On March 22, the day Hogan's resignation was announced, board Chairman Chris Kennedy said the decision was solely Hogan's.
"Mike initiated this action," Kennedy said then. "Mike scheduled the meeting to discuss it with me and Mike indicated immediately that the discussion was about his decision to resign as president. There were only two of us in the room. It was Mike's decision."
Hasara said she regrets that Hogan has taken so much criticism in recent months.
"We all appreciate what President Hogan did. And I guess you could blame us for setting the direction that we had — to cut back on things and save money," she said.
But Hasara does not regret the directives the board has given to Hogan since he joined the university in July 2010. One of the board's goals for Hogan this fiscal year was to move forward with changing the way the university handles enrollment management, the contentious issue that sparked debate among faculty last fall.
Given budget constraints in recent years, universities and other organizations have all had to look at their core missions and figure out ways to be more efficient, Hasara said. That includes how the university handles enrollment management, she said.
Perhaps not all the initiatives considered for enrollment management will be implemented, but "we'll count on Bob Easter" to figure out what those initiatives might be, she said.
"I am so convinced going forward the university is going to be fine. I'm hoping over the next six months Bob Easter will prove he's everything we're hoping he will be. ... The university is so much bigger than the president, the chancellor or a few faculty members," Hasara said.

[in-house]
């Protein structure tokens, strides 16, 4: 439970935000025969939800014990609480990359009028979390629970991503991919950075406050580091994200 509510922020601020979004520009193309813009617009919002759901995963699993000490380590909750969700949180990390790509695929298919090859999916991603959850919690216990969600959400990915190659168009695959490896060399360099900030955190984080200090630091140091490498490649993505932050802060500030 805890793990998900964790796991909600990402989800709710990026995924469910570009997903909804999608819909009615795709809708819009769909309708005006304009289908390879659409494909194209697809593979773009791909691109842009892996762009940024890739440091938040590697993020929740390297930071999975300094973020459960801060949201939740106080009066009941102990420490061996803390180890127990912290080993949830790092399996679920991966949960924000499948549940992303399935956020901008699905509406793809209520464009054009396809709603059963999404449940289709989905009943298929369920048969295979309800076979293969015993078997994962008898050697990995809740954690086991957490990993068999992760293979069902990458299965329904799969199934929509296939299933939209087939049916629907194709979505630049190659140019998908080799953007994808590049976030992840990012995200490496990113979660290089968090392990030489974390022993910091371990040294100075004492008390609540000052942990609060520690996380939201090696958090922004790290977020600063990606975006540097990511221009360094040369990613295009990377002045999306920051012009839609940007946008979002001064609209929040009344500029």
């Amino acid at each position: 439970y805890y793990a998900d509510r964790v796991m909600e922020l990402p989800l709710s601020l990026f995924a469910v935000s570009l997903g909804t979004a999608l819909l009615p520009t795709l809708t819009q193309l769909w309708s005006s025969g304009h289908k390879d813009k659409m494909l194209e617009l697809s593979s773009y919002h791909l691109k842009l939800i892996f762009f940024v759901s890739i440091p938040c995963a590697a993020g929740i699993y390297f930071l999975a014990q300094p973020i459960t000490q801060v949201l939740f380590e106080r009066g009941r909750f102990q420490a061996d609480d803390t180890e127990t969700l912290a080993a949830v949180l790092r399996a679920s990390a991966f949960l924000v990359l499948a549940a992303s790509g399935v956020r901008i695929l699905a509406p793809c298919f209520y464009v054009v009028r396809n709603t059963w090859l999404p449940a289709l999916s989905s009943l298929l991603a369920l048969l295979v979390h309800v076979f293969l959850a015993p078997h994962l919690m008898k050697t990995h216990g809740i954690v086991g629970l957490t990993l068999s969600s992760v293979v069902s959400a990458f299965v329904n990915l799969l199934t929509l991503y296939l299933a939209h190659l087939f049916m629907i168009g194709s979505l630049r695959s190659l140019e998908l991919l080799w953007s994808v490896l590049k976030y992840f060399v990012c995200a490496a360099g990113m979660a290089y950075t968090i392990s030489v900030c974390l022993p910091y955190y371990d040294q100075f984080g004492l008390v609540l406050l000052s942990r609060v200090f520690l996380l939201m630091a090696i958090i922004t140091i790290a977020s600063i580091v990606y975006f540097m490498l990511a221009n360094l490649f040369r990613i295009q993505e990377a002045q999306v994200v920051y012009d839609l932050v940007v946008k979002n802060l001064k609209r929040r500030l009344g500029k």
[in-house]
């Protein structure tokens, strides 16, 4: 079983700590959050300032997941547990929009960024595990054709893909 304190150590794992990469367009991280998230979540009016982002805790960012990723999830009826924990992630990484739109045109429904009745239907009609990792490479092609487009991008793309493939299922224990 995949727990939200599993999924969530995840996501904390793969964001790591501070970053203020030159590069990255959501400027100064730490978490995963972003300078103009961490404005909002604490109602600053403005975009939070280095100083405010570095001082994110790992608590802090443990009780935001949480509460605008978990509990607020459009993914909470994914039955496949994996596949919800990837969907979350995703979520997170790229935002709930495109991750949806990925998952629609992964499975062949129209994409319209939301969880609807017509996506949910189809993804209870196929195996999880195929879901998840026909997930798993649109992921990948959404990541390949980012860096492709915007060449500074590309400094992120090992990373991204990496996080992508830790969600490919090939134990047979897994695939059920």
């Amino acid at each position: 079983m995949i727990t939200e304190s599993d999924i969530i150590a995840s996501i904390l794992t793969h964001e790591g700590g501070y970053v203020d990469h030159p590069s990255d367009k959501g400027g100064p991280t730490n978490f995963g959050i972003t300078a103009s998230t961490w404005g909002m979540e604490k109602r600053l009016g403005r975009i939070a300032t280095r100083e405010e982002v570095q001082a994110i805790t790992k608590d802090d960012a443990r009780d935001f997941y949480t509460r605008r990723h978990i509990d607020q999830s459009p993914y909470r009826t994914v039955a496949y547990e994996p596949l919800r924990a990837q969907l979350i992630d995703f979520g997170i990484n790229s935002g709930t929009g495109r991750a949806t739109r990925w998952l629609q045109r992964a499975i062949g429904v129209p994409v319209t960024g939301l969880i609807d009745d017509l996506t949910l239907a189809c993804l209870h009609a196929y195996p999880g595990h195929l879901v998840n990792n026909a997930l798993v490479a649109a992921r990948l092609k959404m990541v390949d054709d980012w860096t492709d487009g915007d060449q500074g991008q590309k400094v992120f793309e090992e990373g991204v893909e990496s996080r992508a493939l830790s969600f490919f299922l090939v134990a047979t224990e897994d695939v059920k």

Trustees said they were all too mindful that they had taken office after the resignation of another president, B. Joseph White, during the Category I admissions scandal.
"I don't think any of us wanted to see this happen. In the end we just felt it was in the best interests of the university. And I think President Hogan felt that, too. Nobody wanted to come to this," Koritz said.
The timing of Hogan's announcement caught most observers by surprise, though speculation was rampant that he would resign by the end of the fiscal year.
"I had a sense that inevitably, one way or the other, at a moment in the not terribly distant future, Dr. Hogan would step down. But I certainly did not expect the announcement to come on (that) Thursday," said Professor Joyce Tolliver, vice chairwoman of the campus senate, who had strongly criticized Hogan in a senate speech in February.
One scenario had Hogan's resignation coming by April 9, the next scheduled meeting of the Senate Executive Committee, which would set the agenda for the final Urbana campus senate meeting of the semester on April 30. Any move for a faculty no-confidence vote would have had to be made by that date, Tolliver said.
Tolliver said she knew of no plans for such a vote, but "it would not have been a surprise the way things were moving." Still, she felt that wasn't the "desired outcome."
"Many of us felt it was so much better if the president could respond himself and take the initiative to resign, rather than having a more complex situation in which there would be a formal vote of no-confidence," Tolliver said. "Everybody knows votes of no-confidence are not so good for the reputation of the campus in general, or the image of stability on the campus."